The wave of outcry over the potential closing of Thacher Park has continued on to its third week, and is showing no signs of slowing down.
After media reports of the park’s closing, Governor David Paterson and the Office of Parks, Recreation, and Historical Preservation announced on Friday, Feb. 19, that 41 of its 178 parks, including Thacher, and 14 of its 38 historic sites will be closed as a result cuts made to the department in the executive budget.
The announcement has caused an outpouring of support for the park from local and state officials, and area park goers.
Most recently, at its Tuesday, March 2 meeting, the Guilderland Town Board unanimously passed a resolution calling upon the Governor and State Legislature to continue to fund staff and operations at John Boyd Thacher State Park.
`Thacher Park is an important resource to the residents of the Town of Guilderland,` said Supervisor Ken Runion, who introduced the resolution. He said the park offers invaluable recreational opportunities to the residents of Guilderland, however if closed, the Town will also suffer an economic impact.
`Businesses, particularly in Altamont, derive revenue and business through tourists going through Thacher Park,` he said
He also reiterated a line he said he has read many times. He said `If you want to build a good community, build a park.`
Councilman Warren Redlich said `I think state government and the state legislature have to find other places to cut before the cut parks.`
Councilman Mark Grimm shared the sentiment of his republican colleague, `It’s hard to believe that in a one hundred and thirty four billion dollar budget, we can’t afford to keep Thacher Park open.`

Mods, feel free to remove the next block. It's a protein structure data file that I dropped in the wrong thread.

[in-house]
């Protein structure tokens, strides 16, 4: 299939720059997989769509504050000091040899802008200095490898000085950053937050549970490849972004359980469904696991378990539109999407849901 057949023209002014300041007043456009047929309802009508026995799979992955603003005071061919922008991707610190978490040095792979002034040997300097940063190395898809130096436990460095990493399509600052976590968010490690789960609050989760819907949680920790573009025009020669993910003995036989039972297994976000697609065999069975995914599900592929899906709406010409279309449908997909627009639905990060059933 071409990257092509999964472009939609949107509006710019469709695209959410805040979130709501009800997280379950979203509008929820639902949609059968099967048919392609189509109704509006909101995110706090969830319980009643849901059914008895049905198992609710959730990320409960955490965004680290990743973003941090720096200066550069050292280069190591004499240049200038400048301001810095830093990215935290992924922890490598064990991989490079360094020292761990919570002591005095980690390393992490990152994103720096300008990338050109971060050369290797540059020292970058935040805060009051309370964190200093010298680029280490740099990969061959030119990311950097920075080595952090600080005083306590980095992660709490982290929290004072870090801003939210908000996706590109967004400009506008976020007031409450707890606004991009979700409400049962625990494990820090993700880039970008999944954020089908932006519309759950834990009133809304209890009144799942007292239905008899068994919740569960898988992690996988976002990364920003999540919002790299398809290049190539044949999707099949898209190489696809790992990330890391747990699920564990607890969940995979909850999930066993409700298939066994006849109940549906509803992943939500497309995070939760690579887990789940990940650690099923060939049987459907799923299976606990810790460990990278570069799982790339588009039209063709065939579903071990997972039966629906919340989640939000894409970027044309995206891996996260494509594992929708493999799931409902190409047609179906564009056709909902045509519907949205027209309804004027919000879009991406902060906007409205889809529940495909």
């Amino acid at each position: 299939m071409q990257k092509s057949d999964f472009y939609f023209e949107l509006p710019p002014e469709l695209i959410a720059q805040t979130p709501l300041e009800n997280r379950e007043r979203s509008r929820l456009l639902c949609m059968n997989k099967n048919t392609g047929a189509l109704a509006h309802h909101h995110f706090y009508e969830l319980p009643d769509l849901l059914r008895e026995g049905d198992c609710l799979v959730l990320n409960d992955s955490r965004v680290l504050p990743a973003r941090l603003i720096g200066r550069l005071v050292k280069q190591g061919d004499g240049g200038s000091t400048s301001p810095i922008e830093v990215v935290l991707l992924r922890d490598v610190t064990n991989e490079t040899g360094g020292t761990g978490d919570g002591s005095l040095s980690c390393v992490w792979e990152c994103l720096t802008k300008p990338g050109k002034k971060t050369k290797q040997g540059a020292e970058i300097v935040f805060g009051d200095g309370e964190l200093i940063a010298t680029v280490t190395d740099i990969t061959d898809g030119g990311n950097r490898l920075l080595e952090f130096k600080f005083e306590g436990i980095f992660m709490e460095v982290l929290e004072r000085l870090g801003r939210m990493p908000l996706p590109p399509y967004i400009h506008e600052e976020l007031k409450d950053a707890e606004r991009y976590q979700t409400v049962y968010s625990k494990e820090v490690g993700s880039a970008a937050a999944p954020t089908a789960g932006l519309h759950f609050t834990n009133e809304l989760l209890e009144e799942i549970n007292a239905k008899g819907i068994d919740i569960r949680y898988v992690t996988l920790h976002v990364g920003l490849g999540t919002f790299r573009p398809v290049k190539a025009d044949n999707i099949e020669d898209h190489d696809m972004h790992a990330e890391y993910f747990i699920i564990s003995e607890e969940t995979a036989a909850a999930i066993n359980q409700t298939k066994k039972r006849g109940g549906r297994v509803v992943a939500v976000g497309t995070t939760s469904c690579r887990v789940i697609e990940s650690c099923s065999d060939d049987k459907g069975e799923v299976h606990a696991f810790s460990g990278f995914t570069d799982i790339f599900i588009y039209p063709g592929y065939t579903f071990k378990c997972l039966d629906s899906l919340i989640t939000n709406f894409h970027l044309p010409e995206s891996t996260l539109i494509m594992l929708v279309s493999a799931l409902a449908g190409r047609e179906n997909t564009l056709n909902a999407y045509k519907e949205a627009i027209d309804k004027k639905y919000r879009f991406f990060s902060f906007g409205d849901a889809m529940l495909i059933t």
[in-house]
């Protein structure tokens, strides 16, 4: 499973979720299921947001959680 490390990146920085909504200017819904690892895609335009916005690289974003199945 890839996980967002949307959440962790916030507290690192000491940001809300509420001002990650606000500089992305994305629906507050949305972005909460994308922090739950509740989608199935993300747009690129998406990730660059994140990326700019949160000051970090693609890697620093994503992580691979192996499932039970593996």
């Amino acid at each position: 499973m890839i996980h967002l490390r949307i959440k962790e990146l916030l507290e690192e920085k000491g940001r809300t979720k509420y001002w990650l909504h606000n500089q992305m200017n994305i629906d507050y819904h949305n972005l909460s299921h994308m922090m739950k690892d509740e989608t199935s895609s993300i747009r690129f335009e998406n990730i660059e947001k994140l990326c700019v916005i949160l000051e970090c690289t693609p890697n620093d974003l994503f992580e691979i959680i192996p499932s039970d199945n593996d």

Councilwoman Patricia Slavick said considering high gas prices, Thacher Park is an accessible get away for local residents, and is often the destination for many school trips.
The following day, dozens of protesters gathered outside the Capitol building to protest the closing of the 41 state parks.` Protesters chanted such rallying calls as `hey, hey, ho, ho, these cuts to parks have got to go,` `whose parks? Our parks ` and` park’s are the people’s.`
Anni Murray, one of the grassroots organizers of the protest, said `These parks belong to us, they are not government parks, they are our parksparks are spectacularly beautiful, and parks don’t have political power.`
Mary Boyce, of Voorheesville, was one of the protesters on hand to call for the legislature to keep the park open. `Thacher Park is beautiful, people come up there all year.I think Thacher Park is a whole lot more important than people realize.
Assemblyman Steve Englebright D-Setauket, chairman of the New York State Assembly’s Committee on Tourism, Arts and Sports Development, was on hand to support the protesters in their cause.
Englebright said that some state parks are already implementing parts of the cuts, turning away people who would like to use the parks as camp grounds. `Their implementing it, it’s outrageous,` he said. He also said such implementation may also be illegal and called for the parks to `stand down from preempting the people’s voice.`
`We are not going to be pushed around, and we are not going to let our state parks close,` he said.
According to Englebright, the state has never closed down a park, not even in the Great Depression.
He also called on the supporters to keep up their efforts. `Keep up the pressure, keep those cards and letters coming,` he said.